But they're shell-shocked. Wolf, they don't know where this is headed. China does expect to negotiate some sort of grand bargain with Trump. But they don't know whether that call is Trump's opening salvo and negotiating tactic or is he really going to abandon these long-held traditions that govern relations with Taiwan?

The White House on the phone all weekend with Chinese officials trying to assure them. There were Chinese delegations here last week. They have been trying to get more information. But China has seen this movie before. You know that incoming Republican administrations, Ronald Reagan, George Bush, both thought to elevate Taiwan when they took office.

So, Chinese relations usually settle down after that, so I think things will calm down, but certainly right now it has caused a big shock.

BLITZER: Elise Labott reporting for us, Elise, thank you very much.

Let's get some more on all of this.

Democratic Senator Chris Coons of Delaware is joining us. He's a key member of the Senate Foreign Relations Committee.

Senator, thanks for joining us.

SEN. CHRIS COONS (D), DELAWARE: Thank you, Wolf.

BLITZER: So, listen to what Trump's senior economic adviser Stephen Moore said about Donald Trump's phone call with the president of Taiwan.


STEPHEN MOORE, DONALD TRUMP ADVISER: Taiwan is our ally, John. That is a country that we have backed because they believe in freedom, and we ought to back our ally. And if China doesn't like it, screw them, screw them.


BLITZER: All right, so I want to get your reaction to that. You're on the Foreign Relations Committee. What are the possible repercussions?

COONS: Well, Wolf, this is an area where clumsiness can lead to real conflict, where a casual and careless Twitter war could conceivably lead to a real war.

China is a very important country, and Donald Trump made it clear that he may well pick a fight with them on international trade and our trade balance and on America's business interests. And that may be well and good. And he may need to stand up to China on some issues, but we also need Chinese cooperation in order to rein in North Korea's very dangerous nuclear weapons program.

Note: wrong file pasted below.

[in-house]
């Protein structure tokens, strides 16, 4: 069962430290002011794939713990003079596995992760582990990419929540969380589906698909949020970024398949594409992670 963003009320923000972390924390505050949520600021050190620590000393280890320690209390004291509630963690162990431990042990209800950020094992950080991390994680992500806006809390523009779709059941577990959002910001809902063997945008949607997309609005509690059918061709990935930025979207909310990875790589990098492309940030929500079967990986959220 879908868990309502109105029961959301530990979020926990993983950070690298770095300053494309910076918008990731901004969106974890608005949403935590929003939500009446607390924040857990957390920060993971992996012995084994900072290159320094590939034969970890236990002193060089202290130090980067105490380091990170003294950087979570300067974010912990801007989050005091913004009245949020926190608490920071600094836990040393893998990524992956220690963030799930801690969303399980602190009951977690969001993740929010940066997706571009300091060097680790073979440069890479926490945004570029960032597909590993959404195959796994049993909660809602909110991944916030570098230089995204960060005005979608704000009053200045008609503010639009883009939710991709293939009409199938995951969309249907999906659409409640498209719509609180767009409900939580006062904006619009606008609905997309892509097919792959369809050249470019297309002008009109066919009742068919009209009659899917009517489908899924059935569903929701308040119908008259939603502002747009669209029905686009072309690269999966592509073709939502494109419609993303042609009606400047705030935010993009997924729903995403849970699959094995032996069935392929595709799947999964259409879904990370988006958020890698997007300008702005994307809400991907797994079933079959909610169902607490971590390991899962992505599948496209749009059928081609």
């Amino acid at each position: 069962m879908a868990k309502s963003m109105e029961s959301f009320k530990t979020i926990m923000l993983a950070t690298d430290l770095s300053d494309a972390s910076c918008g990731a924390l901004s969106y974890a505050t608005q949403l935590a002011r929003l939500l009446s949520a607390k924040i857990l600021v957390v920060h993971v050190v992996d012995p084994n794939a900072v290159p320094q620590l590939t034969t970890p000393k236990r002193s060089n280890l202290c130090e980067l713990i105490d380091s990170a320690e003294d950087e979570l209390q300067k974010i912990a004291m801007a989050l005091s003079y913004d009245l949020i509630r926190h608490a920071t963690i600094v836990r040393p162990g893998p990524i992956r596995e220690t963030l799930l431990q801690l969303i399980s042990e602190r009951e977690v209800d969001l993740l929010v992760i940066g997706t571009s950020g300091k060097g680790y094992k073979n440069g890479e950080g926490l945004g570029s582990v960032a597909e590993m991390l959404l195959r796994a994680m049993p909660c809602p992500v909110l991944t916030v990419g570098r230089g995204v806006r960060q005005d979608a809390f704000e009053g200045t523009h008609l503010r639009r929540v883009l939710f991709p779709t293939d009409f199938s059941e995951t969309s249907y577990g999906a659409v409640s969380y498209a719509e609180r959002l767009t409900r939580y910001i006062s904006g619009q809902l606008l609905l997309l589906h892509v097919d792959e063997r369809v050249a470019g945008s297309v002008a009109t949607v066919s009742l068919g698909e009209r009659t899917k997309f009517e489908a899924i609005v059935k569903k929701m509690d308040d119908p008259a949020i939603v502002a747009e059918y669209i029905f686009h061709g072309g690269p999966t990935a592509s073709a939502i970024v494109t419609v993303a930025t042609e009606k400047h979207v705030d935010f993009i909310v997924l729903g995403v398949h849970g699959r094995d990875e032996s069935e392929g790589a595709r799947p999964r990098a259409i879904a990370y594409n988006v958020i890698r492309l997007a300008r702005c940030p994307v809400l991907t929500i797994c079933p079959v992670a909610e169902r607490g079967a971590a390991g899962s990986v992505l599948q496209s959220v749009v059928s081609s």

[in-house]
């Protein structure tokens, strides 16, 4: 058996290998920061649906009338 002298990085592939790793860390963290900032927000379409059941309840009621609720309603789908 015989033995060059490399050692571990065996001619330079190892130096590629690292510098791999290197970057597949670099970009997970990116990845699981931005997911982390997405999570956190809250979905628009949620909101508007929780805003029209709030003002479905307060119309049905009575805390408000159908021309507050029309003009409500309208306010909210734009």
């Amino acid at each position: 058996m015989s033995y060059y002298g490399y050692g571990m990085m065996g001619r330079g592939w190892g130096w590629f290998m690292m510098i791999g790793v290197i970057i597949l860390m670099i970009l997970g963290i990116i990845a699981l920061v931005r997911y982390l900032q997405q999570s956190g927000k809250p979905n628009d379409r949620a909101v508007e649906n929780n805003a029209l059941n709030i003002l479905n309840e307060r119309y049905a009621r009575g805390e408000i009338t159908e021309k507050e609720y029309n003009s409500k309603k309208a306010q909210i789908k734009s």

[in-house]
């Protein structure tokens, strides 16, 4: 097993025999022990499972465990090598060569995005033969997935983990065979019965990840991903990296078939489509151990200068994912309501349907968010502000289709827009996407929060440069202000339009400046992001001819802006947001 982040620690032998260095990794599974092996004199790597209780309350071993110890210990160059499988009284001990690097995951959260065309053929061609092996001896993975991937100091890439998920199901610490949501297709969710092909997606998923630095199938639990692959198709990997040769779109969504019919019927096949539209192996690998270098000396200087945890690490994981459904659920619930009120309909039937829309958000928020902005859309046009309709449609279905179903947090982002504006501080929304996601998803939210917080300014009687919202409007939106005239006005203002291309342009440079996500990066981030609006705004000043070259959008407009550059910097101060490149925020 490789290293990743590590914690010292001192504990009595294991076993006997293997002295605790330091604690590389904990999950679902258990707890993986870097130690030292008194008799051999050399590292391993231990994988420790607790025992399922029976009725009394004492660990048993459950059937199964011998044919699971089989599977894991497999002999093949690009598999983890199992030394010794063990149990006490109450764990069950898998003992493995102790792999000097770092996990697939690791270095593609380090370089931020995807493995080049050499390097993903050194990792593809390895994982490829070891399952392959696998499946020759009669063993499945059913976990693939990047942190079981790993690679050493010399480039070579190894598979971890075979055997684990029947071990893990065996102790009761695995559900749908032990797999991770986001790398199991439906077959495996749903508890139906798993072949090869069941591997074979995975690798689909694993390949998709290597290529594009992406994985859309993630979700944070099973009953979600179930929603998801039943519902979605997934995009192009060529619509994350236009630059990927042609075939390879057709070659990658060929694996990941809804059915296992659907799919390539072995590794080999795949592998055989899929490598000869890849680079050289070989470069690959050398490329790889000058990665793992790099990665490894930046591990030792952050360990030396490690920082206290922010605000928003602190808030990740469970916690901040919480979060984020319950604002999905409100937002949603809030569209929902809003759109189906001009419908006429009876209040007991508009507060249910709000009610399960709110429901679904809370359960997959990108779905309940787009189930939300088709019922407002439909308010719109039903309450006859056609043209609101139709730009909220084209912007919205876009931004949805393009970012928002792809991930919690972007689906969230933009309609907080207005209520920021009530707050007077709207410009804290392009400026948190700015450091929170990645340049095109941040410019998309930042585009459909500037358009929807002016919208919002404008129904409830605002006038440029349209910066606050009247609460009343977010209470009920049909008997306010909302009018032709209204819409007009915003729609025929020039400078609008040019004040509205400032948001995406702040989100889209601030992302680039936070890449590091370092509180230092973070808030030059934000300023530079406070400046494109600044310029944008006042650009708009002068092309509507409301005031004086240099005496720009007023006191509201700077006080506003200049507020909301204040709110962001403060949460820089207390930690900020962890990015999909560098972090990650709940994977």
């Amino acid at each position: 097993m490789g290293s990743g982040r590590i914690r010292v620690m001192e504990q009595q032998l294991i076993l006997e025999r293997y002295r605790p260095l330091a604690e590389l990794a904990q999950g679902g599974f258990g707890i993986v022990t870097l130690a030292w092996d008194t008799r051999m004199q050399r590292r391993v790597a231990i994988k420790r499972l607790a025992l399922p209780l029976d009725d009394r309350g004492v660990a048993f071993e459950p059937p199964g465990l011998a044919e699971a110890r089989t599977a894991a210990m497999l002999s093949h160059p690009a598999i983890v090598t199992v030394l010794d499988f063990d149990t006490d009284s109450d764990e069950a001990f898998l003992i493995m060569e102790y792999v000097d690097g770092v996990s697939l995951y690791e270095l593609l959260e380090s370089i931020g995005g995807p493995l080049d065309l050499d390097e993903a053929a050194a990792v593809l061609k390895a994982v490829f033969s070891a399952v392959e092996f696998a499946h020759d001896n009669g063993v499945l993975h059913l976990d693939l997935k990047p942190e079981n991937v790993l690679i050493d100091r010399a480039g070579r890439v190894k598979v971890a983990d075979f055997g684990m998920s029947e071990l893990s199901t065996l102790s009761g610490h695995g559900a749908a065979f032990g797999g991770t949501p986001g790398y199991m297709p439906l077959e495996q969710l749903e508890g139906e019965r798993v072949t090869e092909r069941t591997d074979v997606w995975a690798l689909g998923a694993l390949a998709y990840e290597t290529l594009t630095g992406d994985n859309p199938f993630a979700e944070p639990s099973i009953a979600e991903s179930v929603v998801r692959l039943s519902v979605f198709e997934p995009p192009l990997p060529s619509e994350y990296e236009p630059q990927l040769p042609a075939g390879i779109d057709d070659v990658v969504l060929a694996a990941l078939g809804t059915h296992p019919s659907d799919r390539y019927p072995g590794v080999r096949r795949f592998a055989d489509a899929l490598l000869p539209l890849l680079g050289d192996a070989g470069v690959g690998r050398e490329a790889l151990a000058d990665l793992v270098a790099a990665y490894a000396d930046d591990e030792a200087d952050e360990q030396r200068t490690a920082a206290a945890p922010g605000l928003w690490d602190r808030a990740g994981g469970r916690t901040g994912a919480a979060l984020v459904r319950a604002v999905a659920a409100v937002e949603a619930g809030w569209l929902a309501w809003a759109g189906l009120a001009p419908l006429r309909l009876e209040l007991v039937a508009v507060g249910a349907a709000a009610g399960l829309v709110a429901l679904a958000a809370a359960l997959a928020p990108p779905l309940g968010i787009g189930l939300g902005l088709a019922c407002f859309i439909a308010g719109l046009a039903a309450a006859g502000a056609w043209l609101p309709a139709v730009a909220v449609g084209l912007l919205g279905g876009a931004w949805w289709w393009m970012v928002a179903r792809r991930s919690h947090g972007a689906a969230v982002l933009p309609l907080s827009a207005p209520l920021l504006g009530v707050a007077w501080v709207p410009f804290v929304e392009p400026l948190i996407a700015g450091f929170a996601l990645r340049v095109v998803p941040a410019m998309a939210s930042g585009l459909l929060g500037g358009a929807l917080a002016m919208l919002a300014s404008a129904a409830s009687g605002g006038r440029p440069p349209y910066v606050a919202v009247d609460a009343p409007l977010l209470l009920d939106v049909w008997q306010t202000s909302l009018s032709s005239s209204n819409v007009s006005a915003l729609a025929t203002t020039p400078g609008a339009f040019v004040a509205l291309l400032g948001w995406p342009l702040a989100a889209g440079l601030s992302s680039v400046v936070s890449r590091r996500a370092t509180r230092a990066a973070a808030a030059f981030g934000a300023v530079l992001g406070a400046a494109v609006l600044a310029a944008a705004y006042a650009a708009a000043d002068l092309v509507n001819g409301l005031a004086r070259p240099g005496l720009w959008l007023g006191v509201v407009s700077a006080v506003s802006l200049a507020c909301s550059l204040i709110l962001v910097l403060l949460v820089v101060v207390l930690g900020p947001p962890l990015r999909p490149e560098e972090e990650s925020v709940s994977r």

So why on earth Donald Trump, the president-elect, would pick this fight, pick a fight with the People's Republic of China over this 40- year-long, carefully balanced relationship, where we provide defense materials to Taiwan, but we do not recognize Taiwan, why he would pick this fight by accepting a call from the president of Taiwan puzzles me and I think deeply concerns many of us in the Foreign Relations Committee and in the Foreign Relations community.

Recent reports that president-elect Trump didn't consult experts in the State Department and that this call may have been put together pretty quickly suggests that he's being a little too casual about one of the most vital strategic challenges we face in years ahead.

BLITZER: Clearly, this is a break with almost 40 years of diplomatic protocol, Senator. But the Chinese president speaks directly with the Taiwanese president. They speak on the phone. Why is it OK for them to speak, but not OK for a president-elect of the United States to simply take a courtesy call, a congratulatory call from the president of Taiwan?


COONS: That's a fair question, Wolf.

And let me put it to you this way. This is longstanding, simmering conflict where the Chinese feel very strongly about it. It's one of their core interests. And we have reached a way of living together around this conflict.

Reinserting ourselves into the conflict between the People's Republic of China and Taiwan strikes me as foolishly picking a fight here that is unnecessary. It is something that the president-elect can elect to do. He can choose to elevate our role in the China-Taiwan conflict, but it's going to have costs and it's going to make it harder for us to get any sort of cooperation from China on reining in North Korea's nuclear weapons program or on working together in other areas of security and cooperation that deeply matter to us.

I think he made it clear to the American people he was going to pick some sort of a fight with China over trade. Why he's choosing this one instead, I frankly don't understand.

BLITZER: This is a sensitive issue clearly for China. But why should the United States let China dictate the U.S.-Taiwan relationship? Taiwan, a country, what, with about 20 million people, increasingly democratic, they have free elections right now. There's a woman who is the president of Taiwan.